Interaction with water can cause magmas that would normally erupt lava flows to explode into ash particles, or cause normally explosive eruptions into more energetic eruptions. These eruptions are called phreatomagmatic eruptions (Surtseyan or Phreatoplinian, depending on height of eruption column and dispersal). For example, in 1886 Mount Tarawera in New Zealand produced a violently explosive basalt eruption because rising magma interacted explosively with shallow ground water. Substantial thicknesses of basalt ash from this eruption was consequently dispersed hundreds of kilometers downwind.
Bottom graph shows the relative explosiveness and resulting height of eruption columns typically associated with different styles of eruption.
Figures from Cas and Wright, 1987; top figure modified from original by Walker, 1973.
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Thickness of ash deposits
Thickness of ash deposits generally decreases exponentially with increasing distance from a volcano. The distribution of ash will depend on the initial particle-sizes of the ejecta (reflecting fragmentation during the eruption), height of eruption column, rate and duration of eruption, and prevailing wind conditions.
Graph shows thickness of ash (and larger-sized particles within 20-40 km) that fell to the ground downwind of Mount St. Helens during the eruption on May 18, 1980. The volcano ejected a minimum of 1.1 km3 of uncompacted tephra, which is equivalent to 0.20-0.25 km3 of magma or solid rock. Peak wind velocity during the eruption varied between 80 and 140 km/hour as measured 400 km downwind of the volcano at about 12 km above sea level.
Typical of tephra-fall deposits, the tephra thickness rapidly downwind from Mount St. Helens. Note the increased thickness about 300 km downwind; this unusual increase in tephra thickness is thought to have resulted from the sticking together of individual grains due to moisture in the eruption cloud (Sarna-Wojcicki and others, 1981).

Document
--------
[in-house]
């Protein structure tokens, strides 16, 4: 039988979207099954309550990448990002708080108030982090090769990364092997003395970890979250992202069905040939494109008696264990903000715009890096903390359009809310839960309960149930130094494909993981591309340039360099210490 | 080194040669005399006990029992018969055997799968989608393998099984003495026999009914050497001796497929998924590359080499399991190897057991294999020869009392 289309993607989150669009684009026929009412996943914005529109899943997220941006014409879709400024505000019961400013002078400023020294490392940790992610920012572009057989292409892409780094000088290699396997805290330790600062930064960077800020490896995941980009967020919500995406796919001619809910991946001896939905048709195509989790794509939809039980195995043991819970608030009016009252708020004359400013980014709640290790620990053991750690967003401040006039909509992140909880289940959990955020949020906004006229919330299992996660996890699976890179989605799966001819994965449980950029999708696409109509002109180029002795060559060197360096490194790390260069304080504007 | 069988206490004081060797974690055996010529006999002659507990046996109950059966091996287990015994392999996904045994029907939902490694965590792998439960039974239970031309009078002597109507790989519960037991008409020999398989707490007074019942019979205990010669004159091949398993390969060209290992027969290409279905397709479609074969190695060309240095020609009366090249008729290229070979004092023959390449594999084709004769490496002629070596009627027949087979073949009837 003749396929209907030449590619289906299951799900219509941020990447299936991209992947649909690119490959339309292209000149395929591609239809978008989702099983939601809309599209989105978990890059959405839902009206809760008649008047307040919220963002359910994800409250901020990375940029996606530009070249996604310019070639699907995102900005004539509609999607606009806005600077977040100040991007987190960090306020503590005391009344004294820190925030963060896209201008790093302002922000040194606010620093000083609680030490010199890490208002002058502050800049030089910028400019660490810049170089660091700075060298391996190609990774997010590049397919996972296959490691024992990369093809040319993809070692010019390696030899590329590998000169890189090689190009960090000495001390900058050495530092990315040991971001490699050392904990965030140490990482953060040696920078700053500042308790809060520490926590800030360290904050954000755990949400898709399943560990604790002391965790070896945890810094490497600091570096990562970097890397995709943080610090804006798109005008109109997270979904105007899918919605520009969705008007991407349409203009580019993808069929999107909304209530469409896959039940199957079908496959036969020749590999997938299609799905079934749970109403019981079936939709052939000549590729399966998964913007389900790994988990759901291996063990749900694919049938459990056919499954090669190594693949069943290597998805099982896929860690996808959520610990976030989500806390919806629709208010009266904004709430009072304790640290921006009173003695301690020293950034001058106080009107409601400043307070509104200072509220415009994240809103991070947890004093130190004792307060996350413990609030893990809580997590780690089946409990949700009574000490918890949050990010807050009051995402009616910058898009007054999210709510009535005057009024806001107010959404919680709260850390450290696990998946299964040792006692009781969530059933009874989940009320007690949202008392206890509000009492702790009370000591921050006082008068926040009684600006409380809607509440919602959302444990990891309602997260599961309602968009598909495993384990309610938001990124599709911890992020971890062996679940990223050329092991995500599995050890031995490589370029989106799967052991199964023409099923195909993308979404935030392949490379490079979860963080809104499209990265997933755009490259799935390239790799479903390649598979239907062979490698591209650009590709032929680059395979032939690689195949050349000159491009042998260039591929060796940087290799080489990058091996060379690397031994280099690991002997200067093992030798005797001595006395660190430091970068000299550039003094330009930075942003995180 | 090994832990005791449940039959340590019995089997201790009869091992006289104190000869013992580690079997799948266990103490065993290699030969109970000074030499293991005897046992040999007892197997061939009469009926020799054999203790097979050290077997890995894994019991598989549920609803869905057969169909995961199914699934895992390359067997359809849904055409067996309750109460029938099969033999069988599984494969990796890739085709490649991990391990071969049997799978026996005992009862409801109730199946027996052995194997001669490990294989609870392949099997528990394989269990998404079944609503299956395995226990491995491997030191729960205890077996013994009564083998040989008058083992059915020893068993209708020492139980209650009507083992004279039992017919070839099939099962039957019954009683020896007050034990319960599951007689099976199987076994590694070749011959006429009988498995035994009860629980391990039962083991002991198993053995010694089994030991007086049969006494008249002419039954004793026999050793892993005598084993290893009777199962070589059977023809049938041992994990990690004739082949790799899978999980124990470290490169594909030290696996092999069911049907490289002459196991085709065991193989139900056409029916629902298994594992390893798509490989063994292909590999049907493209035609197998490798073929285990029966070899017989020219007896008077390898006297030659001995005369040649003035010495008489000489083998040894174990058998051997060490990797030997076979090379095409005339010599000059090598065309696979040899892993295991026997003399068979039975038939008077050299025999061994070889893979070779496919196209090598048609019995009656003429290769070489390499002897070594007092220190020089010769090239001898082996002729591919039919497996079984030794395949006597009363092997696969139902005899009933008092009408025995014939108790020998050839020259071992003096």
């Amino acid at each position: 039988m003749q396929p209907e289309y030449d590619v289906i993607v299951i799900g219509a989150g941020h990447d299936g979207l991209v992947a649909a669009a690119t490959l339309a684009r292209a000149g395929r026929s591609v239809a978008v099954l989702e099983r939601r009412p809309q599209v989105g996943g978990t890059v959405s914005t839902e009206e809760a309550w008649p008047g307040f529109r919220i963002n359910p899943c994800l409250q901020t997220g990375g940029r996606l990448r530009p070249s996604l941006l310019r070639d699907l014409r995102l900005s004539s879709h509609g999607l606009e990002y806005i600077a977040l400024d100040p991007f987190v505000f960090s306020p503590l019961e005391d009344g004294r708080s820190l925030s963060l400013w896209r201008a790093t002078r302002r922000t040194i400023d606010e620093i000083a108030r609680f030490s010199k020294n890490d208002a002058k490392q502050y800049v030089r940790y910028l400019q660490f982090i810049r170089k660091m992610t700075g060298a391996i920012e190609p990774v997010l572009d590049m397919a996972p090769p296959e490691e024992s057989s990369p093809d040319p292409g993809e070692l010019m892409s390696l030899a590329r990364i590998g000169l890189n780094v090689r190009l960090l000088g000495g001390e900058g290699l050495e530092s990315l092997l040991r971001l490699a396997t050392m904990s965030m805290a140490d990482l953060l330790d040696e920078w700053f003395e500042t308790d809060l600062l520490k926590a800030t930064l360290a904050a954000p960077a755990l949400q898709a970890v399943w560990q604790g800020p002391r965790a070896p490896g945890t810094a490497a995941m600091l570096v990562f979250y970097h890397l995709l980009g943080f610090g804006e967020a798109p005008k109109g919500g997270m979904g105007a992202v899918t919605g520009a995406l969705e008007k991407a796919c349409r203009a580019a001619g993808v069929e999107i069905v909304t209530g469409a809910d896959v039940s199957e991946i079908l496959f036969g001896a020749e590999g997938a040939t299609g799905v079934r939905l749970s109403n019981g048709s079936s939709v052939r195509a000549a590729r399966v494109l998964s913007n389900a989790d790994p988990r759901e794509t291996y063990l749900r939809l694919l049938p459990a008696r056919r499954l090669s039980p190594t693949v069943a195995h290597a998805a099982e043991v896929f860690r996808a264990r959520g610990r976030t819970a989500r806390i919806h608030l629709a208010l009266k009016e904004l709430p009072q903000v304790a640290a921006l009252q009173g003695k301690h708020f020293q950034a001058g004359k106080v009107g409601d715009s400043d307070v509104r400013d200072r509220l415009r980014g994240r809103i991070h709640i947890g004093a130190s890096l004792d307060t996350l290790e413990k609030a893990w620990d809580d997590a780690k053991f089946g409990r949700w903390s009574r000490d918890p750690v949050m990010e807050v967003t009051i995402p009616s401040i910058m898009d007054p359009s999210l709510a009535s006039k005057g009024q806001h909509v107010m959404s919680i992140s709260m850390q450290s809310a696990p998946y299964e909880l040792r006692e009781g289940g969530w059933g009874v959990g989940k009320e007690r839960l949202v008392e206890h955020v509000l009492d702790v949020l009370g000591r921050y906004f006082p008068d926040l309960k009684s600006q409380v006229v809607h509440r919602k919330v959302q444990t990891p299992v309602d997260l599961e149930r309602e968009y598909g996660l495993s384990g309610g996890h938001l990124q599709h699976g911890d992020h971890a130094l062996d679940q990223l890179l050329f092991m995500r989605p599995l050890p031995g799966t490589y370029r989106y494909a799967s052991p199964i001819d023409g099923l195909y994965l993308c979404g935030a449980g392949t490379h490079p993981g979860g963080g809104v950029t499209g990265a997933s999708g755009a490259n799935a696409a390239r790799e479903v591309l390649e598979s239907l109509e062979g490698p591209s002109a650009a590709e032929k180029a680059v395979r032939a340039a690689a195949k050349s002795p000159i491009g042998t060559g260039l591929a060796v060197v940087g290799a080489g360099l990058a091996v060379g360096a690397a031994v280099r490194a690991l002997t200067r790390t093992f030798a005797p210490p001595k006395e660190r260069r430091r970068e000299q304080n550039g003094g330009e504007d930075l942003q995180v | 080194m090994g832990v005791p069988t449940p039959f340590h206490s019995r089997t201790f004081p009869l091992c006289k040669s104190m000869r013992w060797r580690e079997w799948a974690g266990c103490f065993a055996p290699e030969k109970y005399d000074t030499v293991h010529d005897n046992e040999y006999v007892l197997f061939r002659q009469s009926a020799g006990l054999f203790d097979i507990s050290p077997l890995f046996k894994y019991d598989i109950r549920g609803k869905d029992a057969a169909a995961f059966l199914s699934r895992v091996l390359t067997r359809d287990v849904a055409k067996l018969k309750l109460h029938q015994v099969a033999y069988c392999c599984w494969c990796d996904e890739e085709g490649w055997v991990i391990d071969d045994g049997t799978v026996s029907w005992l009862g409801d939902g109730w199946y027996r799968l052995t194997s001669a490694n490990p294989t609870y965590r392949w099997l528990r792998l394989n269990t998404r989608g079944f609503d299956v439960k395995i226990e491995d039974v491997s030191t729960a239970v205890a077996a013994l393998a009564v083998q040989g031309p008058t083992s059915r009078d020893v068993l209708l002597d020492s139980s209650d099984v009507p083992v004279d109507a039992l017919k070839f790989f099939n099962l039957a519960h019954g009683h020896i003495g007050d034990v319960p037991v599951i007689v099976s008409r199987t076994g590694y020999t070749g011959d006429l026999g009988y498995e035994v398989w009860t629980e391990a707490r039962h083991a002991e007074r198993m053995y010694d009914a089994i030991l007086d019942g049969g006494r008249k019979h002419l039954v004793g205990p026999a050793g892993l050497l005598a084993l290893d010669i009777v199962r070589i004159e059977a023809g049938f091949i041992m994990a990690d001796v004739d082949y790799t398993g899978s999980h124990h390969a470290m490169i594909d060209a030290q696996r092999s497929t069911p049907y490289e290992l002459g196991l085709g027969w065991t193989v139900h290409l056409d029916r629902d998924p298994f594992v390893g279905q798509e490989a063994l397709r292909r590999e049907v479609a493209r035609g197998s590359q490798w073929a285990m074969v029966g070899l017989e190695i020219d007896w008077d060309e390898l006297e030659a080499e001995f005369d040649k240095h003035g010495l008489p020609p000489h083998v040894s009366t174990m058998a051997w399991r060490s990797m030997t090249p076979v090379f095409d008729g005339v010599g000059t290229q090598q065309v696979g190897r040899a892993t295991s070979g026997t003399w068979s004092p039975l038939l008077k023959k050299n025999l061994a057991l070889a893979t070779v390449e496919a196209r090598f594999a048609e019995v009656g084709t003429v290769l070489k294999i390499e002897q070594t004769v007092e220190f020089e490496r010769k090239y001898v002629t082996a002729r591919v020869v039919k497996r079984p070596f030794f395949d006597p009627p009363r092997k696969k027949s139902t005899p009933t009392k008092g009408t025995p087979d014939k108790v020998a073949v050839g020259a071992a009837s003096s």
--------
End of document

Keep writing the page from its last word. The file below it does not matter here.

Compaction of ash deposits
Ash particles will compact close together after they fall to the ground. The compaction will increase the bulk density of an ash deposit, sometimes by as much as 50 percent, within a few weeks of an eruption. The thickness of the ash deposit may correspondingly decrease slightly over time.
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Density & hardness
The density of individual particles may vary 700-1200 kg/m3 for pumice, 2350-2450 kg/m3 for glass shards, 2700-3300 kg/m3 for crystals, and 2600-3200 kg/m3 for lithic particles (see table). Pumice fragments may form temporary mats of floating material if deposited on water. Since coarser and more dense particles are deposited close to source, fine glass and pumice shards are relatively enriched in ash fall deposits at distal locations.
|Type of ash particle||Density of particle|
|Pumice fragments||700-1,200 kg/m3|
|Volcanic glass shards||2,350-2450 kg/m3|
|Crystals and minerals||2,700-3,300 kg/m3|
|Other rock fragments||2,600-3,200 kg/m3|
The bulk density of any ash fall deposit can be variable, with reported dry bulk densities of newly fallen and slightly compacted deposits ranging from between 500 and 1500 kg/m3; bulk density of wet ash ranges between 1,000 and 2,000 kg/m3 (see table of density and load). Both increasing and decreasing bulk densities with distance from source have been reported, but distal ash falls most commonly show slight increases in bulk density with distance from a volcano. Grain-size, composition (proportions of crystal, lithics, glass shards and pumice fragments), particle shape, and moisture content determines the bulk density of ash deposits. Less spherical particles (more irregular) will pack relatively poorly resulting in higher porosity and lower bulk densities. Particle aggregation prior to deposition will result in higher particle packing and therefore higher densities.